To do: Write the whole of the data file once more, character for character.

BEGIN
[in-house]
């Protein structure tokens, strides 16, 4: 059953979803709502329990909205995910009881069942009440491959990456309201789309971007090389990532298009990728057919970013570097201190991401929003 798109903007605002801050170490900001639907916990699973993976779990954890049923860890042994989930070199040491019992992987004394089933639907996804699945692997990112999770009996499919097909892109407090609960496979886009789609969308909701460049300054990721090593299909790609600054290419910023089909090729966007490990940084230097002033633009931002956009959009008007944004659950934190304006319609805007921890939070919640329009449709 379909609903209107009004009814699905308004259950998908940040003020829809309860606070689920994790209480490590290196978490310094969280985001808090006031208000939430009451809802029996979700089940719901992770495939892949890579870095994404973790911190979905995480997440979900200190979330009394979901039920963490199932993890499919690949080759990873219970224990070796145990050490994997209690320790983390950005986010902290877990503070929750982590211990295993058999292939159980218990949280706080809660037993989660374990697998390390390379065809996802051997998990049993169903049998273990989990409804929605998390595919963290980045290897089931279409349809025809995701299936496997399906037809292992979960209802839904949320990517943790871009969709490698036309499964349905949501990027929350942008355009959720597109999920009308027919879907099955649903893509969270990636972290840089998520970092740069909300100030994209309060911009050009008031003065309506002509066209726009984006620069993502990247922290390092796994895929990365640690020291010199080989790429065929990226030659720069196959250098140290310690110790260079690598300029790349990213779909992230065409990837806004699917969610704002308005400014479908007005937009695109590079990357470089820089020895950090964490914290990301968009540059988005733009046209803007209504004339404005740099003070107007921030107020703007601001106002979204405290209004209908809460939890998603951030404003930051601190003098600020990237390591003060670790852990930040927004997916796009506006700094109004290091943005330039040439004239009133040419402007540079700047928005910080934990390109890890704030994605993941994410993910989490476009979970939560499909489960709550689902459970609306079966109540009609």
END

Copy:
[in-house]
């Protein structure tokens, strides 16, 4: 059953979803709502329990909205995910009881069942009440491959990456309201789309971007090389990532298009990728057919970013570097201190991401929003 798109903007605002801050170490900001639907916990699973993976779990954890049923860890042994989930070199040491019992992987004394089933639907996804699945692997990112999770009996499919097909892109407090609960496979886009789609969308909701460049300054990721090593299909790609600054290419910023089909090729966007490990940084230097002033633009931002956009959009008007944004659950934190304006319609805007921890939070919640329009449709 379909609903209107009004009814699905308004259950998908940040003020829809309860606070689920994790209480490590290196978490310094969280985001808090006031208000939430009451809802029996979700089940719901992770495939892949890579870095994404973790911190979905995480997440979900200190979330009394979901039920963490199932993890499919690949080759990873219970224990070796145990050490994997209690320790983390950005986010902290877990503070929750982590211990295993058999292939159980218990949280706080809660037993989660374990697998390390390379065809996802051997998990049993169903049998273990989990409804929605998390595919963290980045290897089931279409349809025809995701299936496997399906037809292992979960209802839904949320990517943790871009969709490698036309499964349905949501990027929350942008355009959720597109999920009308027919879907099955649903893509969270990636972290840089998520970092740069909300100030994209309060911009050009008031003065309506002509066209726009984006620069993502990247922290390092796994895929990365640690020291010199080989790429065929990226030659720069196959250098140290310690110790260079690598300029790349990213779909992230065409990837806004699917969610704002308005400014479908007005937009695109590079990357470089820089020895950090964490914290990301968009540059988005733009046209803007209504004339404005740099003070107007921030107020703007601001106002979204405290209004209908809460939890998603951030404003930051601190003098600020990237390591003060670790852990930040927004997916796009506006700094109004290091943005330039040439004239009133040419402007540079700047928005910080934990390109890890704030994605993941994410993910989490476009979970939560499909489960709550689902459970609306079966109540009609």